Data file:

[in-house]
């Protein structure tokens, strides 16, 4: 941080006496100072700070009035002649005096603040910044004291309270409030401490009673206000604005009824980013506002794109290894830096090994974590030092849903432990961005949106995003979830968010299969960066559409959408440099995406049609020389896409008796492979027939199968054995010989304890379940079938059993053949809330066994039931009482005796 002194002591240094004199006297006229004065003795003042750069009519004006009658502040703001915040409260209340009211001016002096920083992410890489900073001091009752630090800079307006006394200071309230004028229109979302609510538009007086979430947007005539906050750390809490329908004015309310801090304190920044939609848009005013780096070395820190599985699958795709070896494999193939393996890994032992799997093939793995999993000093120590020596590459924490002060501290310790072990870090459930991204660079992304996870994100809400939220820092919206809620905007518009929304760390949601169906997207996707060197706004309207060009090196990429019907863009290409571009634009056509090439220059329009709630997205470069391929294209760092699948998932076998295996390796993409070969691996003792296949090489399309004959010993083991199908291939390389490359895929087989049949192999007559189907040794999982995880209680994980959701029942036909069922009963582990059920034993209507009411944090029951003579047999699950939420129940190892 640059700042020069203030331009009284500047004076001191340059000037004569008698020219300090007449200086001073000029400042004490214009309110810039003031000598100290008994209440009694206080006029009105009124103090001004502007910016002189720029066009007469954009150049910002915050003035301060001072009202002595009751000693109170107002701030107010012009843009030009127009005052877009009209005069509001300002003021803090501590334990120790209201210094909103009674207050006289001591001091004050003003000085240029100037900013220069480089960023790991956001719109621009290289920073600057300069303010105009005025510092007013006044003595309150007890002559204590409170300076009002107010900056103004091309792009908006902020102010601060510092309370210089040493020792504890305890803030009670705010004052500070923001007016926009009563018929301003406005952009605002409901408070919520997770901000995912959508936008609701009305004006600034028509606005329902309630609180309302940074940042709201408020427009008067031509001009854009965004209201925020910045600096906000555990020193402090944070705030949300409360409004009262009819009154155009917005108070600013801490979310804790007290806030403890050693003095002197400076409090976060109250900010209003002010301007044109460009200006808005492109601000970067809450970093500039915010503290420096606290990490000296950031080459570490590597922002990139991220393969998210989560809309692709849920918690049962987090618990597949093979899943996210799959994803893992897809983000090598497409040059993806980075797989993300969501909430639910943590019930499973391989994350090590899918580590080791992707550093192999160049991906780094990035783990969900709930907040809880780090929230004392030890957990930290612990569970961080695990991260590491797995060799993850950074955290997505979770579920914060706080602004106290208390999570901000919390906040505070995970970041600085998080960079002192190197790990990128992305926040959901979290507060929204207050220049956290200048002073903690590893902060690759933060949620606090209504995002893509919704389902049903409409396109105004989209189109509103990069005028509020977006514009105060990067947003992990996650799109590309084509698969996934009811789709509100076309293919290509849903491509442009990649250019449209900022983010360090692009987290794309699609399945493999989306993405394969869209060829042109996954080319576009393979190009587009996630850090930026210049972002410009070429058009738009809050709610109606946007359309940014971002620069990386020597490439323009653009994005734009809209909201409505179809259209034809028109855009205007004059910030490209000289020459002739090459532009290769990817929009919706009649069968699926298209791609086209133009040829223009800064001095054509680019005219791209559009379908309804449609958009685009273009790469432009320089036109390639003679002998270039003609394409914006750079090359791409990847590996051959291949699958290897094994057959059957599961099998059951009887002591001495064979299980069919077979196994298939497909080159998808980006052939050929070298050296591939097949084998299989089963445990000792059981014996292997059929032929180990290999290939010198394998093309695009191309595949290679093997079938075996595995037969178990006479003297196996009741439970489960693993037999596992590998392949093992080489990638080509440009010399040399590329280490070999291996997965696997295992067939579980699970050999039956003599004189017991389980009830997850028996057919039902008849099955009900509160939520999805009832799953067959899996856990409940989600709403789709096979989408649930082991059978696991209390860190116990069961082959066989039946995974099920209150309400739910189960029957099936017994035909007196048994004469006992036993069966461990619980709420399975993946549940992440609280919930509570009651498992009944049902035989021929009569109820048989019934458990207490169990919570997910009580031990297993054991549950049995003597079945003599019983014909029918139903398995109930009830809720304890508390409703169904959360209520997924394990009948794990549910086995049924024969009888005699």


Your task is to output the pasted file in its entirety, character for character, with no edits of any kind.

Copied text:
[in-house]
């Protein structure tokens, strides 16, 4: 941080006496100072700070009035002649005096603040910044004291309270409030401490009673206000604005009824980013506002794109290894830096090994974590030092849903432990961005949106995003979830968010299969960066559409959408440099995406049609020389896409008796492979027939199968054995010989304890379940079938059993053949809330066994039931009482005796 002194002591240094004199006297006229004065003795003042750069009519004006009658502040703001915040409260209340009211001016002096920083992410890489900073001091009752630090800079307006006394200071309230004028229109979302609510538009007086979430947007005539906050750390809490329908004015309310801090304190920044939609848009005013780096070395820190599985699958795709070896494999193939393996890994032992799997093939793995999993000093120590020596590459924490002060501290310790072990870090459930991204660079992304996870994100809400939220820092919206809620905007518009929304760390949601169906997207996707060197706004309207060009090196990429019907863009290409571009634009056509090439220059329009709630997205470069391929294209760092699948998932076998295996390796993409070969691996003792296949090489399309004959010993083991199908291939390389490359895929087989049949192999007559189907040794999982995880209680994980959701029942036909069922009963582990059920034993209507009411944090029951003579047999699950939420129940190892 640059700042020069203030331009009284500047004076001191340059000037004569008698020219300090007449200086001073000029400042004490214009309110810039003031000598100290008994209440009694206080006029009105009124103090001004502007910016002189720029066009007469954009150049910002915050003035301060001072009202002595009751000693109170107002701030107010012009843009030009127009005052877009009209005069509001300002003021803090501590334990120790209201210094909103009674207050006289001591001091004050003003000085240029100037900013220069480089960023790991956001719109621009290289920073600057300069303010105009005025510092007013006044003595309150007890002559204590409170300076009002107010900056103004091309792009908006902020102010601060510092309370210089040493020792504890305890803030009670705010004052500070923001007016926009009563018929301003406005952009605002409901408070919520997770901000995912959508936008609701009305004006600034028509606005329902309630609180309302940074940042709201408020427009008067031509001009854009965004209201925020910045600096906000555990020193402090944070705030949300409360409004009262009819009154155009917005108070600013801490979310804790007290806030403890050693003095002197400076409090976060109250900010209003002010301007044109460009200006808005492109601000970067809450970093500039915010503290420096606290990490000296950031080459570490590597922002990139991220393969998210989560809309692709849920918690049962987090618990597949093979899943996210799959994803893992897809983000090598497409040059993806980075797989993300969501909430639910943590019930499973391989994350090590899918580590080791992707550093192999160049991906780094990035783990969900709930907040809880780090929230004392030890957990930290612990569970961080695990991260590491797995060799993850950074955290997505979770579920914060706080602004106290208390999570901000919390906040505070995970970041600085998080960079002192190197790990990128992305926040959901979290507060929204207050220049956290200048002073903690590893902060690759933060949620606090209504995002893509919704389902049903409409396109105004989209189109509103990069005028509020977006514009105060990067947003992990996650799109590309084509698969996934009811789709509100076309293919290509849903491509442009990649250019449209900022983010360090692009987290794309699609399945493999989306993405394969869209060829042109996954080319576009393979190009587009996630850090930026210049972002410009070429058009738009809050709610109606946007359309940014971002620069990386020597490439323009653009994005734009809209909201409505179809259209034809028109855009205007004059910030490209000289020459002739090459532009290769990817929009919706009649069968699926298209791609086209133009040829223009800064001095054509680019005219791209559009379908309804449609958009685009273009790469432009320089036109390639003679002998270039003609394409914006750079090359791409990847590996051959291949699958290897094994057959059957599961099998059951009887002591001495064979299980069919077979196994298939497909080159998808980006052939050929070298050296591939097949084998299989089963445990000792059981014996292997059929032929180990290999290939010198394998093309695009191309595949290679093997079938075996595995037969178990006479003297196996009741439970489960693993037999596992590998392949093992080489990638080509440009010399040399590329280490070999291996997965696997295992067939579980699970050999039956003599004189017991389980009830997850028996057919039902008849099955009900509160939520999805009832799953067959899996856990409940989600709403789709096979989408649930082991059978696991209390860190116990069961082959066989039946995974099920209150309400739910189960029957099936017994035909007196048994004469006992036993069966461990619980709420399975993946549940992440609280919930509570009651498992009944049902035989021929009569109820048989019934458990207490169990919570997910009580031990297993054991549950049995003597079945003599019983014909029918139903398995109930009830809720304890508390409703169904959360209520997924394990009948794990549910086995049924024969009888005699």